Trees

What are trees?
Trees may be broadly defined as long-lived, woody perennial plants, deciduous or evergreen, each usually with a single stem, although some, such as birches (Betula), may have 2 or 3 stems and still be regarded as trees. They are generally quite distinct from shrubs, which produce several or many stems that branch from or near soil level. As a group, trees are larger than shrubs, but show great variation in shape and height, ranging from dwarf cultivars only 3ft (lm) high to specimens of 300ft (90m). In horticulture, a trained or grafted shrub that is grown as a standard, even if only 6ft (2m) or so high, is often referred to as tree-like. Many conifers can withstand extreme climatic conditions and have distinctive, regular branching, often conical crowns, and linear, needle-like leaves. They are popular as specimen trees and for hedging and screening. Dwarf conifers are ideal in beds and containers.


Ornamental features
The leaves of trees are often highly decorative and vary greatly in size, shape, surface texture, and color. Occurring in many shades of red, green, as well as yellow, purple, and other hues, their dense mass of color can complement other plants throughout the year. Some deciduous trees, especially those originating from W. North America and parts of China, produce spectacular autumn color, including Acer, Cornus, Fraxinus, Ginkgo, Liquidambar, Liriodendron, Nyssa, Quercus, Stewartia, Tilia, and Zelkova. Leaf textures, whether smooth and glossy, or hairy or woolly, add further interest. Some trees bear aromatic foliage.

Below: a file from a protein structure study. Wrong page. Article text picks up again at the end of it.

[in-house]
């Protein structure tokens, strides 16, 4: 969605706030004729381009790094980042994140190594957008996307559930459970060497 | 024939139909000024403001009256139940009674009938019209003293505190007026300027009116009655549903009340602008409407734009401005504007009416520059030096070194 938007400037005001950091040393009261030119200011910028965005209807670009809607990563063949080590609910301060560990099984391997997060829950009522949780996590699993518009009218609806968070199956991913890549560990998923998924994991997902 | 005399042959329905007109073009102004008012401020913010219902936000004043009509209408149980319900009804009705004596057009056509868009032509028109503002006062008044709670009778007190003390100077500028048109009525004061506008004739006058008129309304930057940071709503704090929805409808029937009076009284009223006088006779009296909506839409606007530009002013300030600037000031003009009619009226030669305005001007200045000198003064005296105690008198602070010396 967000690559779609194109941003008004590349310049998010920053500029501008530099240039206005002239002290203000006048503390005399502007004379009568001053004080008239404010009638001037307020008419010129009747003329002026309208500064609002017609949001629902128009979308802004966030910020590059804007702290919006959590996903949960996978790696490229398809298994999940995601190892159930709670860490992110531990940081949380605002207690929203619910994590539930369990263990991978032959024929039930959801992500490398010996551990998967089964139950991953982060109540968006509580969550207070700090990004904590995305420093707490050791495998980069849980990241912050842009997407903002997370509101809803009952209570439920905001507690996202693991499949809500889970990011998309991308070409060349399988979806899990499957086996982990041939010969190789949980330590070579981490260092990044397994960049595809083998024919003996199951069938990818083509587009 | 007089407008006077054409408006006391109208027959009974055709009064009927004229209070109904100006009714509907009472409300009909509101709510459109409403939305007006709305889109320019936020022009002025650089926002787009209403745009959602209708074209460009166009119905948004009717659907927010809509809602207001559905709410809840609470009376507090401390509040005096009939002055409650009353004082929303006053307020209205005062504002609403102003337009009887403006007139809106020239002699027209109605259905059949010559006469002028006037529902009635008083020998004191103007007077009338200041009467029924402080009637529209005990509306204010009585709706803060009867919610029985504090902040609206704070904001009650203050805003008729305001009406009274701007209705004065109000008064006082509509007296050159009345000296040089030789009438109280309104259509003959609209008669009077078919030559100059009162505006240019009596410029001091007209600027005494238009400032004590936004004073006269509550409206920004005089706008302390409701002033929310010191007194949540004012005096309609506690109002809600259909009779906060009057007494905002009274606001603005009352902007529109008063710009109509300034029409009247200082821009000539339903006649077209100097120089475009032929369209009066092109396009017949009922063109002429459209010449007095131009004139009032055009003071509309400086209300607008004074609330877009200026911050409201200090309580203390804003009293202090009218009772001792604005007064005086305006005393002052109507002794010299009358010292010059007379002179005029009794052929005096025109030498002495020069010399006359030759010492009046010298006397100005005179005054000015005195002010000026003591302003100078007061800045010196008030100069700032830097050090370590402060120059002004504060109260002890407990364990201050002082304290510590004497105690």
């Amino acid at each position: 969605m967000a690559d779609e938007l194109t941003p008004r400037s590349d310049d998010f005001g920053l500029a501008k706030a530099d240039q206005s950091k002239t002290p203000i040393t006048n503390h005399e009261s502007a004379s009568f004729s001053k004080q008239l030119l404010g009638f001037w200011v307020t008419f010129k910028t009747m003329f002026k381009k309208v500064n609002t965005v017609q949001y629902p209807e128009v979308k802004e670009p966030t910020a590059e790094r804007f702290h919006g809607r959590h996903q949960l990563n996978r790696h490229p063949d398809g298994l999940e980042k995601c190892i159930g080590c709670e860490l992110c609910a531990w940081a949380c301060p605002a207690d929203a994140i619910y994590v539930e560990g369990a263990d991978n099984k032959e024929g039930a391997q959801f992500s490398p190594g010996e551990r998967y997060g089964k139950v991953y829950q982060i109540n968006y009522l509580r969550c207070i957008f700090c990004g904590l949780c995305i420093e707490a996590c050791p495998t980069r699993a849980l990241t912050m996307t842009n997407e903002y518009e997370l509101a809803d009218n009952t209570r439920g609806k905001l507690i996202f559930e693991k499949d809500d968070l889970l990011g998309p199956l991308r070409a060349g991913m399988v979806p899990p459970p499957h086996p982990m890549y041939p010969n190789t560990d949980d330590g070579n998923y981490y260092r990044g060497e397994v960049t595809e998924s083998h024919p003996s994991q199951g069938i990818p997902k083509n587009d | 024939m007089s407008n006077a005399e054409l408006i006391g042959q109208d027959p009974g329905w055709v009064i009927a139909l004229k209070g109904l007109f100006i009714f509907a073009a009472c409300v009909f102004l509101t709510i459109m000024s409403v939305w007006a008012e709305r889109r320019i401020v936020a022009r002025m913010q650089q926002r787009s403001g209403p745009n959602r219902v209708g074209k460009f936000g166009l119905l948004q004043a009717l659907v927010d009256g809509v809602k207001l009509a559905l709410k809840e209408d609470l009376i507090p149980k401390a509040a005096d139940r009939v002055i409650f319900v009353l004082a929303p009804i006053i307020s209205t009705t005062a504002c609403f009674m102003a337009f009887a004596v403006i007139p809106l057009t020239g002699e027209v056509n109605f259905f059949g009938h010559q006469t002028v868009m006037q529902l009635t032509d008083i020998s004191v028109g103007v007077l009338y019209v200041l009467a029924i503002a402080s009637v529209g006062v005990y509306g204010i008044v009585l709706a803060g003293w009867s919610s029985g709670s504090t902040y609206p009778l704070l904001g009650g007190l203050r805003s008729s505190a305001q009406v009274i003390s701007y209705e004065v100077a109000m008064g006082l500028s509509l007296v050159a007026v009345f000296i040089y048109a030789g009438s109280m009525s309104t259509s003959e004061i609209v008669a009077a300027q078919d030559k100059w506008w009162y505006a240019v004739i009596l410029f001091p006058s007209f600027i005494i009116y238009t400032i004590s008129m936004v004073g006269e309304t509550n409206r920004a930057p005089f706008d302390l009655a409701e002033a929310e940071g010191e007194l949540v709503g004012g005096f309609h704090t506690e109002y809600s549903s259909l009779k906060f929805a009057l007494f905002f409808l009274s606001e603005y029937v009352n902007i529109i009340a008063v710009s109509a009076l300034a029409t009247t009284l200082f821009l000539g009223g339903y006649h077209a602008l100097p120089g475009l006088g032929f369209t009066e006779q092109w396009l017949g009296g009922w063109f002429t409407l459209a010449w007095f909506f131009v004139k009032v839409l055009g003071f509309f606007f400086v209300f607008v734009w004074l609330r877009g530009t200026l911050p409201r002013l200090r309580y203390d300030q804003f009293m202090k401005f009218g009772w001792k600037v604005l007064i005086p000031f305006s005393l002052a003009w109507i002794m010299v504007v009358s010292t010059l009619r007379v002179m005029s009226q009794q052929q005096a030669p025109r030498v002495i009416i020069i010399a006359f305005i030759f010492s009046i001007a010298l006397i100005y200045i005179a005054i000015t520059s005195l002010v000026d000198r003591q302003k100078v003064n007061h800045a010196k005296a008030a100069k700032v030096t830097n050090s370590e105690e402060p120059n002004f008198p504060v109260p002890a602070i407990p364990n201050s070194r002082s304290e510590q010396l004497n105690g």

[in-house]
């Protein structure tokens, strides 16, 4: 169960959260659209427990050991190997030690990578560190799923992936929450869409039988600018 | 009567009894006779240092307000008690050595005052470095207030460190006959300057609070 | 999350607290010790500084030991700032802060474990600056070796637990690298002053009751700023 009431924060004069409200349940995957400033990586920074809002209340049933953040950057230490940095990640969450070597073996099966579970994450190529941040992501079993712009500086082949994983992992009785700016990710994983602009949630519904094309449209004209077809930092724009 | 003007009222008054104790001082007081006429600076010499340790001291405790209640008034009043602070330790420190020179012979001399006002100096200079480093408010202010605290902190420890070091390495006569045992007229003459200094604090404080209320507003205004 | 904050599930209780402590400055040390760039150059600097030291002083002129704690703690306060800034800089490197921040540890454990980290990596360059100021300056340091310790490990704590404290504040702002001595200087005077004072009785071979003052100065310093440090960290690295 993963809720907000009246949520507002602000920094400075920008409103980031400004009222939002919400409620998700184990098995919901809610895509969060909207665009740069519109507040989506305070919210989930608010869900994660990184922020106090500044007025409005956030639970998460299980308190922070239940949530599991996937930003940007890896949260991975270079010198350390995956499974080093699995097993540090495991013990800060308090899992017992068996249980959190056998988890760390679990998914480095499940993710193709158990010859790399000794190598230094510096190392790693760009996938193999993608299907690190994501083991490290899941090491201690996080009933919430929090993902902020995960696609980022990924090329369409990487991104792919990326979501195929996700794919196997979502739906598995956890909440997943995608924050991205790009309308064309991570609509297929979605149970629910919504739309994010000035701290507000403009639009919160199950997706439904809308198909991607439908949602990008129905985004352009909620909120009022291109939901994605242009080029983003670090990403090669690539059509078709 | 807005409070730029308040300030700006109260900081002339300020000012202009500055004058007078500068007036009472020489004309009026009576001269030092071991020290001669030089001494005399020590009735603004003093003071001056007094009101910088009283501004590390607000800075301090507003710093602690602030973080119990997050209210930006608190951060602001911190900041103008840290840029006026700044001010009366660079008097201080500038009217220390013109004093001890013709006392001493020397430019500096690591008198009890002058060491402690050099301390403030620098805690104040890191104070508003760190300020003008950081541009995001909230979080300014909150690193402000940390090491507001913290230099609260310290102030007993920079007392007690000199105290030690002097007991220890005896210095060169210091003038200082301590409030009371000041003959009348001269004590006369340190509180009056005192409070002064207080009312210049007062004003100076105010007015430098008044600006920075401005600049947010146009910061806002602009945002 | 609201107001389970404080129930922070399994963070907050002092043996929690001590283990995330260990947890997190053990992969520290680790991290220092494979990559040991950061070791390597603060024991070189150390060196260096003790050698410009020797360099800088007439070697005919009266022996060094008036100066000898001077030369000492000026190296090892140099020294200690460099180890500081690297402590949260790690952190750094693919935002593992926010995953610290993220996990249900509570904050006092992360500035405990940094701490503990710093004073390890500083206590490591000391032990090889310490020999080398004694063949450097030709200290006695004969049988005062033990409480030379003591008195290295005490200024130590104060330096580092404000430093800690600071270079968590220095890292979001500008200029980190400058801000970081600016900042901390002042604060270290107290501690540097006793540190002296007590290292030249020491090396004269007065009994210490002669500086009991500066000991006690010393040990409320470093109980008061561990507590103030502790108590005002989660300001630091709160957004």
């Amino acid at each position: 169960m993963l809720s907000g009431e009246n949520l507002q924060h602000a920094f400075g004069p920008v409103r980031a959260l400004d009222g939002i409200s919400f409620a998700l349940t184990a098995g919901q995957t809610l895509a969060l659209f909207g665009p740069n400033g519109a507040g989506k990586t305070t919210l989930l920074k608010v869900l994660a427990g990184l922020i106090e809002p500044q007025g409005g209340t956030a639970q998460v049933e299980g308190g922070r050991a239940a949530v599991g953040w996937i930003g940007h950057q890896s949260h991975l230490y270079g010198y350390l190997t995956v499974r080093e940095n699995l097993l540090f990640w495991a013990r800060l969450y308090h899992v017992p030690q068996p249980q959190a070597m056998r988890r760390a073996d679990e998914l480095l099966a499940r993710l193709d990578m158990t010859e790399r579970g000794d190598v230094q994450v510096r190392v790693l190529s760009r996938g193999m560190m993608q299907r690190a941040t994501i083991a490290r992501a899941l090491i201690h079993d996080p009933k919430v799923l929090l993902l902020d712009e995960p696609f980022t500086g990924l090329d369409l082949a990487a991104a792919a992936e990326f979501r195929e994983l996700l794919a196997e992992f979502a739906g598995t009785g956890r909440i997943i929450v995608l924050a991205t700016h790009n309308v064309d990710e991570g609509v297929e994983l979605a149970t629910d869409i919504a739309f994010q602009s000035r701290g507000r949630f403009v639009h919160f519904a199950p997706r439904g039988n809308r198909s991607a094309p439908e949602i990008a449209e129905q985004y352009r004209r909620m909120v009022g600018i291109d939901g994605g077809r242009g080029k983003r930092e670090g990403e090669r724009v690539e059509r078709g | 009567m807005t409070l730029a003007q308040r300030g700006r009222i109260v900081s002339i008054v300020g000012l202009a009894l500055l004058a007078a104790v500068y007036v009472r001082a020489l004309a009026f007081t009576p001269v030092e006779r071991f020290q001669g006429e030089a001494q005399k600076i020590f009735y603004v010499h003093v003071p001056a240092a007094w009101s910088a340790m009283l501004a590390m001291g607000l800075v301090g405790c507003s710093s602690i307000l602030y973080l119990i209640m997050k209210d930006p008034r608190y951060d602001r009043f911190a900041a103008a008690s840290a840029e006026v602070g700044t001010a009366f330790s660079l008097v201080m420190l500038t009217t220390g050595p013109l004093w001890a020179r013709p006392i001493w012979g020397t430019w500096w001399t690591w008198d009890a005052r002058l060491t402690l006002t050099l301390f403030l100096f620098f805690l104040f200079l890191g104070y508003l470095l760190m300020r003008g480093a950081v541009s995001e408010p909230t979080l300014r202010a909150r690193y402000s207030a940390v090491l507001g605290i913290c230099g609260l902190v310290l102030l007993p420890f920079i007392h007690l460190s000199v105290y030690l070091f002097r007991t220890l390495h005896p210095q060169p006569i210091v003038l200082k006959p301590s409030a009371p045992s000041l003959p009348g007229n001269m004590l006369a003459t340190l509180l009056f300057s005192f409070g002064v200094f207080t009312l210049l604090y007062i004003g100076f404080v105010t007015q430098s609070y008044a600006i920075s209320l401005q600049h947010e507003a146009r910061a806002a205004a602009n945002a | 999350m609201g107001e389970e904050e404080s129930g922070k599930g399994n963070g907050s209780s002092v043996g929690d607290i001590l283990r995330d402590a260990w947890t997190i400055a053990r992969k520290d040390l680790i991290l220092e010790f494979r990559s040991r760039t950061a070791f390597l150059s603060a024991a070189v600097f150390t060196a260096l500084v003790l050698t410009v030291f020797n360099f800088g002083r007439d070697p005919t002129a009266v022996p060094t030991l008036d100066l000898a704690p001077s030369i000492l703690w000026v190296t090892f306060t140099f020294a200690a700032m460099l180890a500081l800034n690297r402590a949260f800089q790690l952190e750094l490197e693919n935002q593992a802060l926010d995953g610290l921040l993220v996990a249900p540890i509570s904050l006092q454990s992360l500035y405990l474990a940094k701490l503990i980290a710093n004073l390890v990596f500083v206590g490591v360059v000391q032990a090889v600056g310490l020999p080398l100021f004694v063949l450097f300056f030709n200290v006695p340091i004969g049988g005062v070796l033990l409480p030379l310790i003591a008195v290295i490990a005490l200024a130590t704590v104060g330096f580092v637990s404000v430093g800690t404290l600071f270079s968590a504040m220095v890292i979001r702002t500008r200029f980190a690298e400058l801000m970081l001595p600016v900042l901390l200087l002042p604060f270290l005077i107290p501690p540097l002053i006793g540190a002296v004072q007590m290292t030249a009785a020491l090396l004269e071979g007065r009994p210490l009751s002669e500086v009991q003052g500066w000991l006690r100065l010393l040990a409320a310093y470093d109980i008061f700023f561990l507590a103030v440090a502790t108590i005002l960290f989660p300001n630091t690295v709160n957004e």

Many trees are also cultivated for their attractive, often scented flowers, which range from the small, clustered flowers of crabapple (.Malus) to the large single blooms of Magnolia. The berries, pods, or other fruits that follow the flowers, with their bold shapes and colors, often persist throughout autumn or winter. Some species bear fruit only in maturity, while dioecious trees, such as most hollies (Ilex), must be cross-pollinated by a second plant of the opposite sex before setting fruit. Bark can also provide fascinating patterns, textures, and colors (see panel, left). Some species may need to be pruned to the base or to major branch framework annually to stim­ulate vividly colored new growth.

Garden uses
Trees are most commonly grown in an open site as specimen plants, visible from all angles, generally on a lawn or underplanted with groundcover, or they may be grown in a large shrub border as a focal point.  Single trees can also be used to mark an entrance to or change of levels in a garden.  Ideally, a specimen tree will display one or more features at different times. In larger gardens, trees can be planted in groups.  Year-round interest is ensured if both evergreen and deciduous trees are included, since the branches of deciduous trees are bare for up to half the year in cold climates. Trees may also be used as hedging, as wind or sound barriers, to screen eyesores, to frame a view, or to line a pathway.  They can give shelter from sun or rain, as well as provide a home for wildlife.